A parody has been defined as “a work created to mock, comment on, or poke fun at an original work, its subject, or author, by means of humorous or satiric imitation”. Its roots go back at least to Aristophanes in ancient Greece, from whose language the word comes.
There is a long history of parody in English culture from Chaucer to Jonathan Swift to Hogarth to Spitting Image. Canadian contemporary culture is also rich in parody and satire including SCTV, The Newsroom, Adbusters and This Hour has 22 Minutes – not to mention our many exports south of the border.
There is an equally long history of the rich and powerful being unamused at parodies and seeking to punish their creators. That is what we are dealing with in this case.
The creators of the parody maintain that it was an exercise of the fundamental freedom guaranteed under the Canadian Charter of Rights and Freedom of “thought, belief, opinion and expression, including freedom of the press and mother media of communication.”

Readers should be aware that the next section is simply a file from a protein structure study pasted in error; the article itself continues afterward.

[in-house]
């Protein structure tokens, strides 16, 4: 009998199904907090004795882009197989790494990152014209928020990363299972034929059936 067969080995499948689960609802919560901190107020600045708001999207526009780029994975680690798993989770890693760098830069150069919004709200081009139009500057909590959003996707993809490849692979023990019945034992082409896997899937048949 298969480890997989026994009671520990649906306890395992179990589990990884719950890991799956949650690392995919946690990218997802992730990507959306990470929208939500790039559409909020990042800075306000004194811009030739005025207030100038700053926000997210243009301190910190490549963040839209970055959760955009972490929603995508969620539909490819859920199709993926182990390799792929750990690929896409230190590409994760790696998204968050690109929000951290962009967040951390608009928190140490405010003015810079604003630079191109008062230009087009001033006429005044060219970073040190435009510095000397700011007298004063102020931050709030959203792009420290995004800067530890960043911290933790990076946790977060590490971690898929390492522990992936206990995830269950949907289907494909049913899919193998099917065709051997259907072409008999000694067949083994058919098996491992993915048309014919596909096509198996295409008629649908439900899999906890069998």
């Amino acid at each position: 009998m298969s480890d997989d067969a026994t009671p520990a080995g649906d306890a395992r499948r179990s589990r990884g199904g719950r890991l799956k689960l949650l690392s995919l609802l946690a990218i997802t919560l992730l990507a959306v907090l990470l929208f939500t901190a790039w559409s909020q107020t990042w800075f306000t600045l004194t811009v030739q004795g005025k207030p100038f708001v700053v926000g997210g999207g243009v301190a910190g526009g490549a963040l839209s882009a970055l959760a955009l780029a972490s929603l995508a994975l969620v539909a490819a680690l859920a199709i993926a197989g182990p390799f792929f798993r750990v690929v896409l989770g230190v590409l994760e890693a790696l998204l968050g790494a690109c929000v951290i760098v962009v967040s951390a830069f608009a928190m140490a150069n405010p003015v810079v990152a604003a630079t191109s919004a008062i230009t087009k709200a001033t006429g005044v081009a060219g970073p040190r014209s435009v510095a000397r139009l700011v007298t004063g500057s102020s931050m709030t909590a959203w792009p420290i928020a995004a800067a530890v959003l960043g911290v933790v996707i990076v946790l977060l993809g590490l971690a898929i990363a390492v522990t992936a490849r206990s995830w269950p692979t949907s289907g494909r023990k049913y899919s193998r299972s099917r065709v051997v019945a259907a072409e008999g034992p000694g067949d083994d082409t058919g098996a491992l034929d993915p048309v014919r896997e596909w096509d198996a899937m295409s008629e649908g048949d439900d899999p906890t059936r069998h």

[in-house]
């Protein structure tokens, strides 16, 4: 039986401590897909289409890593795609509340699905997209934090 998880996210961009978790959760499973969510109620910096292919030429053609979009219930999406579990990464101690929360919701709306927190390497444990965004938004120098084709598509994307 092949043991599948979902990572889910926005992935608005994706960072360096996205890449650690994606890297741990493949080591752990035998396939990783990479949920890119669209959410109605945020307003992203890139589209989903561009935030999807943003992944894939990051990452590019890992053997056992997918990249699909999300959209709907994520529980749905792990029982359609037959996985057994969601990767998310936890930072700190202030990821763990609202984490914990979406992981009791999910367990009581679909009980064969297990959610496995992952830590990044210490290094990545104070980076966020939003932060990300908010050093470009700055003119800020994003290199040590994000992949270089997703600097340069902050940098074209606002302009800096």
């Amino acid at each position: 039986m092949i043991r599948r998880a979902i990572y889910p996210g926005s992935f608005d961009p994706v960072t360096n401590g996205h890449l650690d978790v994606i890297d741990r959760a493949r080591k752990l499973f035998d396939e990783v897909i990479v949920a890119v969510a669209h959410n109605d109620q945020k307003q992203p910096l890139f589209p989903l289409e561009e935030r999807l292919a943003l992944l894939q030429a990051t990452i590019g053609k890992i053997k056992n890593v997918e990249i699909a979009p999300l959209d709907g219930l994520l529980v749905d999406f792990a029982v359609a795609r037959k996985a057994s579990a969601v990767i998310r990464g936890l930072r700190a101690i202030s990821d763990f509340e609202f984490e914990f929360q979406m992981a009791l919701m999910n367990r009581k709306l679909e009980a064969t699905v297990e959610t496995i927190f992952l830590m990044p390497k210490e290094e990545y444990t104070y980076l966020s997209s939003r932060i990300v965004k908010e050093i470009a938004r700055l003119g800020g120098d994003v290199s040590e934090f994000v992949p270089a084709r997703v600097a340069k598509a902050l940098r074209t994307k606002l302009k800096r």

Canada, unlike most G8 countries, has no specific protection for parody and satire in its laws. (For example, the Australian Copyright Act states that: “an adaptation of a literary, dramatic or musical work, does not constitute an infringement of the copyright in the work if it is for the purpose of parody or satire.”)
However, the Supreme Court of Canada has moved in the right direction with its June 2008 unanimous decision about freedom of expression: “the law must accommodate commentators such as the satirist or the cartoonist who… exercise a democratic right to poke fun at those who huff and puff in the public arena.”
Download the full text of the parody here. It was retyped from a hard copy of the parody by a committee volunteer.
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